Six lawsuits against Yahoo have been filed in California state courts since the company revealed its massive data breach of 500 million user accounts in September. Although federal cases are arising as well, it appears plaintiffs are trying to take advantage of a state court system that has historically been more sympathetic to breach victims' plight.
The key benefit: "The Federal court has historically required proof of actual injury to have occurred as a result of a breach," explains privacy expert Rebecca Herold, of Rebecca Herold & Associates. "The [California] courts have not been as strict in requiring such evidence of injury."
Herold explains that California residents may choose to limit a class action case to plaintiffs who are California residents instead of being lumped in those all over the country; particularly since certain regulations, like the state's strict data breach notification law, will apply only to them.
However, the first suit filed in California was filed by New York resident Ronald Schwartz on behalf of all affected US users. The suit accuses Yahoo of "reckless disregard for the security of its users' personal information that it promised to protect." On Oct. 7, Schwartz's attorneys made a motion to relate his case to some of those filed by others.
The various cases invoke California's laws on negligence, personal injury, breach of contract, consumer protection and invasion of privacy, and data breach notification. California was a trailblazer in data breach notification law, and being that there is still suspicion about when precisely Yahoo discovered this breach, there may be concerns that they violated strict notification regulation by delaying reports.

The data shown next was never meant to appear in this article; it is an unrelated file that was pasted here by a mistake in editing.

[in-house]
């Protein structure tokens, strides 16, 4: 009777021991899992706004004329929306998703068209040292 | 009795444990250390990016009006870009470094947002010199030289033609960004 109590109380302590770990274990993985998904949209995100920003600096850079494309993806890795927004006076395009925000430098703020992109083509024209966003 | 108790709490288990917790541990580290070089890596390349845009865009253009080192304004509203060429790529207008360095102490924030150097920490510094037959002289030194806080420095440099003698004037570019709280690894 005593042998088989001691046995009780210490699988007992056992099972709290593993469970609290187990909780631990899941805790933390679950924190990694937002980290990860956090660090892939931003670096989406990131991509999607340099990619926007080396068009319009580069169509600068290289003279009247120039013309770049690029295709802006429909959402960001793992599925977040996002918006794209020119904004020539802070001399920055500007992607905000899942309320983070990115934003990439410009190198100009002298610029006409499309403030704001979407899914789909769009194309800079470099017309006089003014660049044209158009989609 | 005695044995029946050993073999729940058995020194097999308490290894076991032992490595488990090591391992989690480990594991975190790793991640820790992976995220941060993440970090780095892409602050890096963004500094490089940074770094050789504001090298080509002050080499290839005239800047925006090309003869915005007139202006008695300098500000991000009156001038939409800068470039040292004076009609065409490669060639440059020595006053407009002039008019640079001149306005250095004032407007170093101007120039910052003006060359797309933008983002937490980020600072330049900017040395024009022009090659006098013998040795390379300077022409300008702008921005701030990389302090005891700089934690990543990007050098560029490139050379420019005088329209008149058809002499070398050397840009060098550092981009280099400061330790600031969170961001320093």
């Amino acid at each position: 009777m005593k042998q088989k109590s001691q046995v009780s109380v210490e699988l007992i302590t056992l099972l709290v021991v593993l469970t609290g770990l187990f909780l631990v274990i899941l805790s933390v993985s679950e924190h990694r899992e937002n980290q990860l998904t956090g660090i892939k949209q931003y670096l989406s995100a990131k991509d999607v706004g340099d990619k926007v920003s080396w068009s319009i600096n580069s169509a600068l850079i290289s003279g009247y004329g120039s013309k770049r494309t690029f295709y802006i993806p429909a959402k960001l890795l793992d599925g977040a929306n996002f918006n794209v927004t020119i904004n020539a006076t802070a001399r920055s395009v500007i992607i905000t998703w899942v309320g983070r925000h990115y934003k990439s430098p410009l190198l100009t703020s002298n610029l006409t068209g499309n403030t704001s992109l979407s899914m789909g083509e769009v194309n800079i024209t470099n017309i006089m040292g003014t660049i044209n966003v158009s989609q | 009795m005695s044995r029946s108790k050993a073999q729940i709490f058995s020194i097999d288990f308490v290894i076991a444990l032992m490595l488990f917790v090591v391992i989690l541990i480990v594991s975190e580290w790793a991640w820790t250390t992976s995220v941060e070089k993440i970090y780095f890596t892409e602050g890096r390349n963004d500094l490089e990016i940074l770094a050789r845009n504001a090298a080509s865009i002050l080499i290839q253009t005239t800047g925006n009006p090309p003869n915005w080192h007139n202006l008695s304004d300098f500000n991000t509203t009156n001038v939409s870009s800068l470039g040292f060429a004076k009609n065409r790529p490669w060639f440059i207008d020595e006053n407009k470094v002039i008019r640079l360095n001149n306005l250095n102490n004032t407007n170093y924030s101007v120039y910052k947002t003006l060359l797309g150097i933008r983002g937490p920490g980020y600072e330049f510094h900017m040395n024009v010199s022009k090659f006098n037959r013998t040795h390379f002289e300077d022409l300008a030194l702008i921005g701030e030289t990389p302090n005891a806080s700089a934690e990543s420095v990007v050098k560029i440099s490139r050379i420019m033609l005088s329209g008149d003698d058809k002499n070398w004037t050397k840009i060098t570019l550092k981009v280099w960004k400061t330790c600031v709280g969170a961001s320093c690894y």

"[California] has long been seen as consumer-friendly with strong support for privacy protection, for over 14 years now," says Herold. "With that history of being pro-consumer and pro-privacy, the plaintiffs from California may believe they are more likely to win their case than they would from a Federal court, which historically has seemed to support businesses more than consumers when it comes to privacy breaches."
Whether or not users can prove the breach has done damage to them, the breach has hurt Yahoo. So much damage has been done to the company that it may trigger a "material adverse change" clause in its merger agreement with Verizon, which would enable Verizon to renegotiate the $4.8 billion arrangement made between the two companies this summer.